With close attention being paid to which companies receive loans under the Paycheck Protection Program, Twin Disc president and chief executive officer John Batten defended the $8.2 million loan his company got from BMO Harris.
“Do we think that other small businesses should have gotten the PPP funding? Yes. Did we follow the rules laid out in the CARES Act? Yes, and we acted absolutely in good faith. Are we prepared for the audit afterwards? Absolutely. Do we think that this process could be vastly improved? Definitely,” Batten said during the Racine-based company’s earnings call on Friday.
Batten said the company reviewed its application with legal and financial advisors and its board and looked into other available funding options.
The PPP loan is intended to help small businesses cover payrolls, utilities and rent or mortgage payments. It can be forgivable depending on the extent to which the funds are used to cover those items.
In addition to the economic slowdown brought on by the social distancing response to COVID-19, Twin Disc has been hit hard by the decline of the oil and gas market. In the company’s third quarter, which ended in March, revenues dropped 14% to $68.6 million and last year’s $4.6 million profit swung to a $25.2 million loss.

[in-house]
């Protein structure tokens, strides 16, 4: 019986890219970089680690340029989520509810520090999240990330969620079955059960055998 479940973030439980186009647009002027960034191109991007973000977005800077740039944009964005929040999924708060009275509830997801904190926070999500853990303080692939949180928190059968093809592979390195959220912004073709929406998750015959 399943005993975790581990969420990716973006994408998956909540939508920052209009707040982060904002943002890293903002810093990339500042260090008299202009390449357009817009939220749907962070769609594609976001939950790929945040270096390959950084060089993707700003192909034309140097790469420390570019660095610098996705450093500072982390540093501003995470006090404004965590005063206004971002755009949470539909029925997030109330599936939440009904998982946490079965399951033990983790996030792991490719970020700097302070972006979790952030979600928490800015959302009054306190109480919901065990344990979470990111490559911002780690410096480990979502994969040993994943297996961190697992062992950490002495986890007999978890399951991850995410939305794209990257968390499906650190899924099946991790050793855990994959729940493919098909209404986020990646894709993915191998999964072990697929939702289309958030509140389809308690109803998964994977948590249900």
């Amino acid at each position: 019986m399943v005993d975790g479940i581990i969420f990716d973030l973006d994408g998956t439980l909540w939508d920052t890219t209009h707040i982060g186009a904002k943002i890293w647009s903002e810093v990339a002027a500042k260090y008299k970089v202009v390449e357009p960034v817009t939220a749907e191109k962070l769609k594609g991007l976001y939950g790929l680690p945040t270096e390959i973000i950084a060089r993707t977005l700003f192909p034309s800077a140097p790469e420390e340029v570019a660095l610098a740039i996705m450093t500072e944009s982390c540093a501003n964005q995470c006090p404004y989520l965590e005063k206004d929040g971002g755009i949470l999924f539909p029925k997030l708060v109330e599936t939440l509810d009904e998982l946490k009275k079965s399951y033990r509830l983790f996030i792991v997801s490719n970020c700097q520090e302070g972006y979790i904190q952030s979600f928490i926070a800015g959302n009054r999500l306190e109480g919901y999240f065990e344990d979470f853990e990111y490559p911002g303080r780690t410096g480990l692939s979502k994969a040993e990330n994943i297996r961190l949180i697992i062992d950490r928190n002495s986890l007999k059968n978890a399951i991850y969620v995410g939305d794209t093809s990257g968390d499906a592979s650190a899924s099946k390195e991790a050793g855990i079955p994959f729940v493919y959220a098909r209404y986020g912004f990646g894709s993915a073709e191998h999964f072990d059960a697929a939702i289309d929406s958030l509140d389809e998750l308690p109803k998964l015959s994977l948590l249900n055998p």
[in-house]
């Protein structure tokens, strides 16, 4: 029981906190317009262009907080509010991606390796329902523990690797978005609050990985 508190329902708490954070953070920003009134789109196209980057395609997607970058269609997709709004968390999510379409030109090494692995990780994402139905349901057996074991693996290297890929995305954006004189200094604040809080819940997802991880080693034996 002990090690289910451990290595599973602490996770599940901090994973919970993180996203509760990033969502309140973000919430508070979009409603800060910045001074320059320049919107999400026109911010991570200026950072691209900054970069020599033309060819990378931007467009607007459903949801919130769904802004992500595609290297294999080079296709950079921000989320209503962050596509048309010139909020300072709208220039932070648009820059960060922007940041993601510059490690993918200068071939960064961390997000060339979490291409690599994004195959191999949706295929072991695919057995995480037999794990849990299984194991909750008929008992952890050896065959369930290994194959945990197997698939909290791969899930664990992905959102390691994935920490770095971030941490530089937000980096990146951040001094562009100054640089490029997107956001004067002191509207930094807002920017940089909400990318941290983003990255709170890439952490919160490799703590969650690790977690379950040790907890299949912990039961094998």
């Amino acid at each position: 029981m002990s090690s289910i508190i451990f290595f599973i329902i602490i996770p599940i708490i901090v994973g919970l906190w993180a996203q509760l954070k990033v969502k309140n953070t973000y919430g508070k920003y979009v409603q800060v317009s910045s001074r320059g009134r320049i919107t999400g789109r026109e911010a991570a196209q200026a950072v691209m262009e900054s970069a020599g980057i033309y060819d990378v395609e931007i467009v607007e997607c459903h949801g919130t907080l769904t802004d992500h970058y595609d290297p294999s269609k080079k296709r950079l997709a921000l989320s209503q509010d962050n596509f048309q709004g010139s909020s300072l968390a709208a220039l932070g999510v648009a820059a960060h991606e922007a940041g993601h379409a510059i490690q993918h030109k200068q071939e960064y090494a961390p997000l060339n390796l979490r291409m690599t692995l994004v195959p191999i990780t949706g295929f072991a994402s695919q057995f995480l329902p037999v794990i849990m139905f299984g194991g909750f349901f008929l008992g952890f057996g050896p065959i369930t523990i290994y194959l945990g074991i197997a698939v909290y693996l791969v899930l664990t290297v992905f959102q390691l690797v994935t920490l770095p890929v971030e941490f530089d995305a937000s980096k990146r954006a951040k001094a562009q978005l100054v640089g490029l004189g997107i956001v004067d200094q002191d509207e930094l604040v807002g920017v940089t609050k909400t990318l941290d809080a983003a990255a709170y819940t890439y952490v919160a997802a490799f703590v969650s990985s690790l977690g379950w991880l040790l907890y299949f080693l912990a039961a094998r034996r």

In an early April interview with BizTimes, Batten said the company – which had 873 employees globally as of June 30 – wouldn’t qualify for the PPP, which has a 500-employee threshold. He also felt Twin Disc didn’t qualify for other programs targeted at larger companies because while the majority of its manufacturing is in the U.S., the majority of employees are not.
Ultimately, Batten said additional guidance from the U.S. Small Business Administration suggested the company qualified because only around 400 of its employees are in the U.S.
On the company’s earnings call, Batten said the PPP loan allowed Twin Disc to bring employees back to its Racine operations, although he did not specify how many. The company has experienced performance issues with a line of its transmissions used in fracking operations and the employees will be working on those repairs.
“More of this work is going to be done internally with people that are not necessarily needed for production and in other areas,” Batten said.
“We also recognize that this loan is temporary and that we fully understand that we need to have the cost-structure in place once this loan funding ends in late June,” he added.
Twin Disc has already taken some actions to reduce costs, including laying off some salaried employees, cutting hours for others and reducing salaries. Batten and chief operating office James Feiertag took 20% salary reductions.
Those cuts amount to $4.1 million in annualized savings, the company said.
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